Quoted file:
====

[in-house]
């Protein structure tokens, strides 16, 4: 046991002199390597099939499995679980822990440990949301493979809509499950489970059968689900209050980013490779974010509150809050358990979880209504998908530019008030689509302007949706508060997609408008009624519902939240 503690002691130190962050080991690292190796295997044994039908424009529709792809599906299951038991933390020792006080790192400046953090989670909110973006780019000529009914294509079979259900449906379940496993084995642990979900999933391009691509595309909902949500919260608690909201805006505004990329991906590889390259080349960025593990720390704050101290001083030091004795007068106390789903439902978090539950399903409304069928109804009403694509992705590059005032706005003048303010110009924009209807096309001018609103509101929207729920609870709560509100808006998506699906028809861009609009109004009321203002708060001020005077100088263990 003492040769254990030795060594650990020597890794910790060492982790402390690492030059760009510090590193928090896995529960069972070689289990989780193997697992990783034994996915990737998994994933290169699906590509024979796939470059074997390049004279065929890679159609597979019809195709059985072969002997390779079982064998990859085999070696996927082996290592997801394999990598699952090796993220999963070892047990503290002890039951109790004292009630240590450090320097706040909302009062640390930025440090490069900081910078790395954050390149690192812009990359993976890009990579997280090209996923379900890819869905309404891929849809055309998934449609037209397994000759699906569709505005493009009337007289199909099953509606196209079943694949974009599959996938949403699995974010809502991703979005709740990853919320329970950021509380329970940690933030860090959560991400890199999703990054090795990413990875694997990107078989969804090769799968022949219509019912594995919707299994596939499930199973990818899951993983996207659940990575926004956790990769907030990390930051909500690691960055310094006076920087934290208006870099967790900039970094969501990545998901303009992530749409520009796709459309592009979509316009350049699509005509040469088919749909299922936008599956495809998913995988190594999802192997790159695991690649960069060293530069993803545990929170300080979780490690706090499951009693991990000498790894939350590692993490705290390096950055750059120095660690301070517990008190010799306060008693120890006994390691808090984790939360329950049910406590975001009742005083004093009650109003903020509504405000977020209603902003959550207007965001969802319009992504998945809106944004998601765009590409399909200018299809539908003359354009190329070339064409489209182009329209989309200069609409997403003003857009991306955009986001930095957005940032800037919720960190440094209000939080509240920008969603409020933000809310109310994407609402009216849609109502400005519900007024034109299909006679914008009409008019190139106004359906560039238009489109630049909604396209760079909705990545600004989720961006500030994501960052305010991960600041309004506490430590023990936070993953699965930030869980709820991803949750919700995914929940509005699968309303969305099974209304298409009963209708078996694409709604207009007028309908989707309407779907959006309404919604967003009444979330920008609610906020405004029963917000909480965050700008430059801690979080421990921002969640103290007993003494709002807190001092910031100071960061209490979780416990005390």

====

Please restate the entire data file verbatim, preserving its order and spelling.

[in-house]
């Protein structure tokens, strides 16, 4: 046991002199390597099939499995679980822990440990949301493979809509499950489970059968689900209050980013490779974010509150809050358990979880209504998908530019008030689509302007949706508060997609408008009624519902939240 503690002691130190962050080991690292190796295997044994039908424009529709792809599906299951038991933390020792006080790192400046953090989670909110973006780019000529009914294509079979259900449906379940496993084995642990979900999933391009691509595309909902949500919260608690909201805006505004990329991906590889390259080349960025593990720390704050101290001083030091004795007068106390789903439902978090539950399903409304069928109804009403694509992705590059005032706005003048303010110009924009209807096309001018609103509101929207729920609870709560509100808006998506699906028809861009609009109004009321203002708060001020005077100088263990 003492040769254990030795060594650990020597890794910790060492982790402390690492030059760009510090590193928090896995529960069972070689289990989780193997697992990783034994996915990737998994994933290169699906590509024979796939470059074997390049004279065929890679159609597979019809195709059985072969002997390779079982064998990859085999070696996927082996290592997801394999990598699952090796993220999963070892047990503290002890039951109790004292009630240590450090320097706040909302009062640390930025440090490069900081910078790395954050390149690192812009990359993976890009990579997280090209996923379900890819869905309404891929849809055309998934449609037209397994000759699906569709505005493009009337007289199909099953509606196209079943694949974009599959996938949403699995974010809502991703979005709740990853919320329970950021509380329970940690933030860090959560991400890199999703990054090795990413990875694997990107078989969804090769799968022949219509019912594995919707299994596939499930199973990818899951993983996207659940990575926004956790990769907030990390930051909500690691960055310094006076920087934290208006870099967790900039970094969501990545998901303009992530749409520009796709459309592009979509316009350049699509005509040469088919749909299922936008599956495809998913995988190594999802192997790159695991690649960069060293530069993803545990929170300080979780490690706090499951009693991990000498790894939350590692993490705290390096950055750059120095660690301070517990008190010799306060008693120890006994390691808090984790939360329950049910406590975001009742005083004093009650109003903020509504405000977020209603902003959550207007965001969802319009992504998945809106944004998601765009590409399909200018299809539908003359354009190329070339064409489209182009329209989309200069609409997403003003857009991306955009986001930095957005940032800037919720960190440094209000939080509240920008969603409020933000809310109310994407609402009216849609109502400005519900007024034109299909006679914008009409008019190139106004359906560039238009489109630049909604396209760079909705990545600004989720961006500030994501960052305010991960600041309004506490430590023990936070993953699965930030869980709820991803949750919700995914929940509005699968309303969305099974209304298409009963209708078996694409709604207009007028309908989707309407779907959006309404919604967003009444979330920008609610906020405004029963917000909480965050700008430059801690979080421990921002969640103290007993003494709002807190001092910031100071960061209490979780416990005390």